In Super Bowl XLIX, the Seattle Seahawks were driving late in the game, with an opportunity to all but guarantee victory with a touchdown. But on second down and goal with 26 seconds left, Russell Wilson threw a pass that was intercepted by Malcolm Butler, sealing the victory for the New England Patriots.
In a similar situation in the Sweet Sixteen round of the 2017 NCAA Tournament, Derrick Walton Jr. had an open shot to send the Michigan Wolverines to the Elite 8, and he missed.
These two critical, last-second plays tragically ended the season for each of these players’ teams. They are plays that I’ve heard criticized and analyzed over and over, from the decisions made, to the execution. But ultimately, I would argue that neither Pete Carroll nor Derrick Walton Jr. should have any regrets.
Because they both put their teams in the best situations to win, regardless how things ended up.
And if there’s anything that’s certain in the world of sports, it’s that success is never guaranteed.
Given the situation the Seahawks were facing, Pete Carroll’s decision to throw the ball was fine. Sure, you can argue that Marshawn Lynch would have scored if they handed the ball off, but it’s purely speculation. Throwing the ball on second down gave the Seahawks the best chance to win. Or, at the minimum, it was no worse that it would have been if Carroll had decided to run.
The play went horribly wrong and the Seahawks lost because of it, but there’s no way Carroll could have predicted that before the play. And after that disastrous moment, Pete Carroll’s reaction after the game sheds a light on what has made his teams so successful through the years.
First, he admitted that the pain of the loss is incredible, and that “It was the worst result of a call ever.” Agreed.
But he also stood by the decision, because given the information he had available at the time, throwing the ball was a good choice. As Carroll said, “The call would have been a great one if we catch it. It would have been just fine, and nobody would have thought twice about it.”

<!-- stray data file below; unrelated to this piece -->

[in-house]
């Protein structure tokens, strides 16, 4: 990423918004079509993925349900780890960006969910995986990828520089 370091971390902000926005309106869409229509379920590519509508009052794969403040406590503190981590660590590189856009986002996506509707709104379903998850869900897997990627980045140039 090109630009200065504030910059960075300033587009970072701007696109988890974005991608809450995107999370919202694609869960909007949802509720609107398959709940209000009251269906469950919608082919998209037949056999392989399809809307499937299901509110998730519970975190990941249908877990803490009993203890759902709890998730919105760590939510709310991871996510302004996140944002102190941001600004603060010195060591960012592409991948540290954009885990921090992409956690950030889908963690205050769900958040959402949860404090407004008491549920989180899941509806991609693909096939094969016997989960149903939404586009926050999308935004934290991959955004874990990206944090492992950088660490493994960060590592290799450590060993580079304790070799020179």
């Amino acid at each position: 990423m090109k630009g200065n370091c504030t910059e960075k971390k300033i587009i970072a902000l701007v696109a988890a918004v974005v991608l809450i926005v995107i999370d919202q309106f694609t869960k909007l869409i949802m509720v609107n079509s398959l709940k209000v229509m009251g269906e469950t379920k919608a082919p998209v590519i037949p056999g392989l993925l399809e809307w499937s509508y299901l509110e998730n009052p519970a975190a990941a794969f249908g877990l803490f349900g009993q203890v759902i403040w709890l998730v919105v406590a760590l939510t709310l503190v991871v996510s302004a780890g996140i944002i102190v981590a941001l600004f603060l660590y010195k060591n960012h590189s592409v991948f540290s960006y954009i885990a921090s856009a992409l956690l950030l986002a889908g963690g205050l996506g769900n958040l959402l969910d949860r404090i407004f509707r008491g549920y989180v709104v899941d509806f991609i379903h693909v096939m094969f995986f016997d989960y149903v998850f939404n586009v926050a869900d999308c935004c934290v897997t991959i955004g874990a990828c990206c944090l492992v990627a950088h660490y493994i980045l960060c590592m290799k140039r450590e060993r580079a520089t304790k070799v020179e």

And he’s dead on.
The play call wasn’t bad because it was the wrong decision. It’s considered a bad call because of the result.
The situation at the end of the Michigan-Oregon game was very similar.
Derrick Walton Jr. decided to pull up from three and missed. If he had known that he would miss the pull-up, obviously he would have done something different – maybe he would have driven to the bucket, or called timeout.
But given the flow of the game, and his well-deserved confidence in his ability to hit that shot, he made a fine choice to pull up. The shot he took was as a good of a look as Michigan could have expected. He just missed. It happens.
And that brings us to part of the beauty, and the agony, of the world of sports: No matter how much work you put it, or how many good decisions you make, success is never guaranteed.
You do all you can to put yourself in the best position to win – through training, studying game film, making adjustments throughout the game, etc. But there’s no guarantee you’ll succeed when the moment comes.
Throughout his career, Michael Jordan made 9 of 18 shots he took during “crunch-time” – moments when his team was trailing by one or two, or tied, in the last 24 seconds of a playoff game. With the game on the line, the best, and arguably most clutch, player of all time was no better than a coin flip.
I’m sure he was frustrated each time he missed, and learned from those misses, but did he let them discourage him? No. Because he knew that the misses are part of the game.
There’s a lesson here that applies beyond sports as well.
Everything worthwhile comes with the risk of failure, and we have to be able to accept that.
Sports happens to offer a great opportunity to learn to deal with this reality. When you’re preparing, put everything you have into it. Work, train, study, and practice with everything you have so that you’re at your best when your big moment comes. And once it does come, give it all you have. Play with all your heart, and leave nothing in the reserves.
But realize that still might not be enough.
And that’s ok. When things don’t go your way, you can’t be obsessed with the outcome.
Ask yourself two questions:
- Did I prepare to the best of my ability?
- Given the information at the time, did I make the best decisions I could and give it my all?
If you can honestly say yes to both questions, then there’s no reason to regret. Learn from your mistakes and do everything you can to prevent it from happening again.
But even then, remember that there are no guarantees.